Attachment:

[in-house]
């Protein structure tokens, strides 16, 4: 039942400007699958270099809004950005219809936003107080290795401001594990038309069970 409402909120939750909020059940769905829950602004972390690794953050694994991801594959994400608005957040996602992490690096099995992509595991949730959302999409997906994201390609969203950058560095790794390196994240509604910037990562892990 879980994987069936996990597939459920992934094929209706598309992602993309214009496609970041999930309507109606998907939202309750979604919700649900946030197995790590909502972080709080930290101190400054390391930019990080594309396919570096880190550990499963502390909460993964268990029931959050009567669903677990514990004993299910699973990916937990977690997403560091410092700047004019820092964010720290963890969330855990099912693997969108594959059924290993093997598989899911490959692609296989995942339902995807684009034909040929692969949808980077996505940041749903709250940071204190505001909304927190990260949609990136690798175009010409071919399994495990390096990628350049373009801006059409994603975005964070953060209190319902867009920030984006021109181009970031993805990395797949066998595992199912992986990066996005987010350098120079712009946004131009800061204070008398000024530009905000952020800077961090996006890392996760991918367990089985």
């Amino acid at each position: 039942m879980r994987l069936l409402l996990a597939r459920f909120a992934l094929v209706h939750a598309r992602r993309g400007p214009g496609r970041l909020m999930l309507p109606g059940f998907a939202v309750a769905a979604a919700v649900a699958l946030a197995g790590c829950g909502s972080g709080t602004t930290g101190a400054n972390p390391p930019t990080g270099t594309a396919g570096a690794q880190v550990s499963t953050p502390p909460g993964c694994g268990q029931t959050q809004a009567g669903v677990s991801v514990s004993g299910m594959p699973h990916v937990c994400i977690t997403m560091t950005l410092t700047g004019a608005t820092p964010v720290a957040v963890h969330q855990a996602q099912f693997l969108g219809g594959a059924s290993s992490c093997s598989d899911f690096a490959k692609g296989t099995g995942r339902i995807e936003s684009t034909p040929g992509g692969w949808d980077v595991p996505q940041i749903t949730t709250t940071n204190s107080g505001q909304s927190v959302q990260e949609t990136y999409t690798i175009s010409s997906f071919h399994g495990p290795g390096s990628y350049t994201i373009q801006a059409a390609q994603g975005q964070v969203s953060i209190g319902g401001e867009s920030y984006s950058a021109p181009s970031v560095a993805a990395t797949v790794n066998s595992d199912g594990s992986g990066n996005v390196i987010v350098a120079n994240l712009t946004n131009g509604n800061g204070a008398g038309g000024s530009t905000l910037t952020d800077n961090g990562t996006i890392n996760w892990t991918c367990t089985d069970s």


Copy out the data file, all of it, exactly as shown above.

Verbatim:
[in-house]
């Protein structure tokens, strides 16, 4: 039942400007699958270099809004950005219809936003107080290795401001594990038309069970 409402909120939750909020059940769905829950602004972390690794953050694994991801594959994400608005957040996602992490690096099995992509595991949730959302999409997906994201390609969203950058560095790794390196994240509604910037990562892990 879980994987069936996990597939459920992934094929209706598309992602993309214009496609970041999930309507109606998907939202309750979604919700649900946030197995790590909502972080709080930290101190400054390391930019990080594309396919570096880190550990499963502390909460993964268990029931959050009567669903677990514990004993299910699973990916937990977690997403560091410092700047004019820092964010720290963890969330855990099912693997969108594959059924290993093997598989899911490959692609296989995942339902995807684009034909040929692969949808980077996505940041749903709250940071204190505001909304927190990260949609990136690798175009010409071919399994495990390096990628350049373009801006059409994603975005964070953060209190319902867009920030984006021109181009970031993805990395797949066998595992199912992986990066996005987010350098120079712009946004131009800061204070008398000024530009905000952020800077961090996006890392996760991918367990089985």
């Amino acid at each position: 039942m879980r994987l069936l409402l996990a597939r459920f909120a992934l094929v209706h939750a598309r992602r993309g400007p214009g496609r970041l909020m999930l309507p109606g059940f998907a939202v309750a769905a979604a919700v649900a699958l946030a197995g790590c829950g909502s972080g709080t602004t930290g101190a400054n972390p390391p930019t990080g270099t594309a396919g570096a690794q880190v550990s499963t953050p502390p909460g993964c694994g268990q029931t959050q809004a009567g669903v677990s991801v514990s004993g299910m594959p699973h990916v937990c994400i977690t997403m560091t950005l410092t700047g004019a608005t820092p964010v720290a957040v963890h969330q855990a996602q099912f693997l969108g219809g594959a059924s290993s992490c093997s598989d899911f690096a490959k692609g296989t099995g995942r339902i995807e936003s684009t034909p040929g992509g692969w949808d980077v595991p996505q940041i749903t949730t709250t940071n204190s107080g505001q909304s927190v959302q990260e949609t990136y999409t690798i175009s010409s997906f071919h399994g495990p290795g390096s990628y350049t994201i373009q801006a059409a390609q994603g975005q964070v969203s953060i209190g319902g401001e867009s920030y984006s950058a021109p181009s970031v560095a993805a990395t797949v790794n066998s595992d199912g594990s992986g990066n996005v390196i987010v350098a120079n994240l712009t946004n131009g509604n800061g204070a008398g038309g000024s530009t905000l910037t952020d800077n961090g990562t996006i890392n996760w892990t991918c367990t089985d069970s």